In turn, hits to small companies may eventually trickle upward and be felt on a national scale, resulting in layoffs, mergers and further industry consolidation among aerospace companies. According to Herr, BAE has brought some smaller subcontractors to visit policy makers and discuss concerns over losing certain skills and preserving capabilities within the supply chain. One fear among prime defense contractors is that they will muscle through this sequestration and budget downturn, and when they put out a request for bids, there won’t be anyone there to fill them. This is a network of thousands of small and midsize businesses spread across all 50 states.
Several lawmakers in Congress are concerned for the plight of small businesses under sequester, among them U.S. Senator Mary Landrieu (R-La.), chairwoman of the Small Business and Entrepreneurship Committee. “Small businesses are going to be the ones that feel the most immediate effects as these government budget cuts come down, because contrary to popular notion, government spending does affect private-sector jobs,” Senator Landrieu told Politico this past April.
Landrieu held a roundtable event entitled, “Sequestration: Small Business Contractors Weathering the Storm in a Climate of Fiscal Uncertainty,” to urge federal agencies to maintain their small business contracting goals. While the senator’s efforts may help small businesses that contract directly with the U.S. government, it will not directly provide support to companies far down the supply chain from the largest defense contractors. As budget tightening trickles down from top defense contractors, small companies will need to adapt.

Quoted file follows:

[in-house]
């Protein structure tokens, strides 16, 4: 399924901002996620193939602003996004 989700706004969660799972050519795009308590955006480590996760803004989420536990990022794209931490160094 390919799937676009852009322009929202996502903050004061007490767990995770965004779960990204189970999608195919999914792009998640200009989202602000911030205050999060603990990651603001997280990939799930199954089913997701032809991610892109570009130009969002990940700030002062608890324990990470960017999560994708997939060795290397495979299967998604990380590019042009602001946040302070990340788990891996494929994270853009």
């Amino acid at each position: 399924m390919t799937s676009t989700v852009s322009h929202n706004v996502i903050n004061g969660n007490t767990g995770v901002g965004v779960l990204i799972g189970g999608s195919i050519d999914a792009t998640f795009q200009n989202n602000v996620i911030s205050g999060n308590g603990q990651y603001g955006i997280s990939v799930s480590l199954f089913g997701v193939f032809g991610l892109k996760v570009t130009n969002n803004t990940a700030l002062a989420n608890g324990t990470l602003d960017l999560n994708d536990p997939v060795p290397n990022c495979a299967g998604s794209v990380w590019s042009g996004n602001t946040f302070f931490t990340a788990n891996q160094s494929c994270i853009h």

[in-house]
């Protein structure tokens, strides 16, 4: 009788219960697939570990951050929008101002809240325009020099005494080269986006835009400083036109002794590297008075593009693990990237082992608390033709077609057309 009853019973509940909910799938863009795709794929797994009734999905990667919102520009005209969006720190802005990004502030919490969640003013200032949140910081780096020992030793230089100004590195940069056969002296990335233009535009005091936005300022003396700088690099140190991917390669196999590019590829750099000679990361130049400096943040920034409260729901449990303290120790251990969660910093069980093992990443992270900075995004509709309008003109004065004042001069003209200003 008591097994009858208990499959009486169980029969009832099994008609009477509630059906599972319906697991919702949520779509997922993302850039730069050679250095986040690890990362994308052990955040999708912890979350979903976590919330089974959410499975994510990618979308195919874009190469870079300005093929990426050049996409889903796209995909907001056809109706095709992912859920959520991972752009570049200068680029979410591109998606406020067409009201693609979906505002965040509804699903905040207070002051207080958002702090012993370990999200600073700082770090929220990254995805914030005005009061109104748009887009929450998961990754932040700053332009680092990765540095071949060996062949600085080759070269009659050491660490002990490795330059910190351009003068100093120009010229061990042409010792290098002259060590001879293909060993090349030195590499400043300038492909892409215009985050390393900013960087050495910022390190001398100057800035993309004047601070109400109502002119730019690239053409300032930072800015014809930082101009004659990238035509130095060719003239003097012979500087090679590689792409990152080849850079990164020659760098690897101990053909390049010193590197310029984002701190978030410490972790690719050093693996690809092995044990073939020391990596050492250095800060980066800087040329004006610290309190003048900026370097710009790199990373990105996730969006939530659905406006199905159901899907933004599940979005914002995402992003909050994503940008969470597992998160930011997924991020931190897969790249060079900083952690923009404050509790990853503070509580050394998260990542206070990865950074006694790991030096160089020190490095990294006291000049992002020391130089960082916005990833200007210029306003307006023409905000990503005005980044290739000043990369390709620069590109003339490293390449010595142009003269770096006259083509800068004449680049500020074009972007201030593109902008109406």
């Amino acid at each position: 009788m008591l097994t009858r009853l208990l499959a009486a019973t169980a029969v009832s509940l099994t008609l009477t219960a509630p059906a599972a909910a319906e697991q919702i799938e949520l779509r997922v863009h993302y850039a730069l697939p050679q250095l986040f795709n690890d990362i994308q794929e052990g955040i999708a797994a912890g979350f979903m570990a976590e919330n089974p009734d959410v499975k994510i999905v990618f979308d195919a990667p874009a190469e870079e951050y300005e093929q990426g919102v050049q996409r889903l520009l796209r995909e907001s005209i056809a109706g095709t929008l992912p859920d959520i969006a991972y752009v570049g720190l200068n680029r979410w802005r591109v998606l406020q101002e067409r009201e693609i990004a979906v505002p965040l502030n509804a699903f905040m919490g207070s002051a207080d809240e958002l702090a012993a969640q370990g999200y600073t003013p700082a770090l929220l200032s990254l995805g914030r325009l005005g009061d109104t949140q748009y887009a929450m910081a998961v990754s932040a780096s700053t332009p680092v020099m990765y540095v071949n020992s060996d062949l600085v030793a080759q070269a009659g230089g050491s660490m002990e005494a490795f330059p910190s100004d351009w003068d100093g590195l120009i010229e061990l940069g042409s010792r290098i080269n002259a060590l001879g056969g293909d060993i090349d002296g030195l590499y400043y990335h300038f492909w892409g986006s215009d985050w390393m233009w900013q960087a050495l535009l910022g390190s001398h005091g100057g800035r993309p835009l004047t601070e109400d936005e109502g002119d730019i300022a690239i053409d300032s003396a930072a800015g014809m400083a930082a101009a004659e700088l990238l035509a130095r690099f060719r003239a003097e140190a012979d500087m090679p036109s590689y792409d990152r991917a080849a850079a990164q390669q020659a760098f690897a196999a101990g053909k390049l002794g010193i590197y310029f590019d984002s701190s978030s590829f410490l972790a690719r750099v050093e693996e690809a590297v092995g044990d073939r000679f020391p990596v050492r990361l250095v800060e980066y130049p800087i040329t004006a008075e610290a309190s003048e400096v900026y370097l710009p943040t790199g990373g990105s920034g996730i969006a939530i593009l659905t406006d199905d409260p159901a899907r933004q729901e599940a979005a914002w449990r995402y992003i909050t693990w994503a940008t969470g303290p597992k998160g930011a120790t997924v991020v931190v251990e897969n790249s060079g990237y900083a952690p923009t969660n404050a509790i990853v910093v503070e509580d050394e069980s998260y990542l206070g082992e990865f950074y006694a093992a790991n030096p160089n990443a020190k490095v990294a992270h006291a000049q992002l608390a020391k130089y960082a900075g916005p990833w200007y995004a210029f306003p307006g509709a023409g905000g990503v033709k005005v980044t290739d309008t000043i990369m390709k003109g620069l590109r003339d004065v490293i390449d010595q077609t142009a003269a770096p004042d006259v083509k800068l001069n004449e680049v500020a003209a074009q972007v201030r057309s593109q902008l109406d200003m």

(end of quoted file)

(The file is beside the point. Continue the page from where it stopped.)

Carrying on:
So how are these companies weathering sequestration? Some small defense suppliers say sequestration already cut into their businesses, reporting that the Pentagon has been slow to place orders because of budget indecision, compounded by furloughs of civilian defense employees. Still, the Pentagon has worked hard to shield big weapons programs such as the F-35 jet, the military’s most expensive weapons system, from the mandatory cuts. According to Lockheed’s Bruce Tanner, “The Pentagon has done a fairly masterful job kind of deflecting” cuts to weapons programs.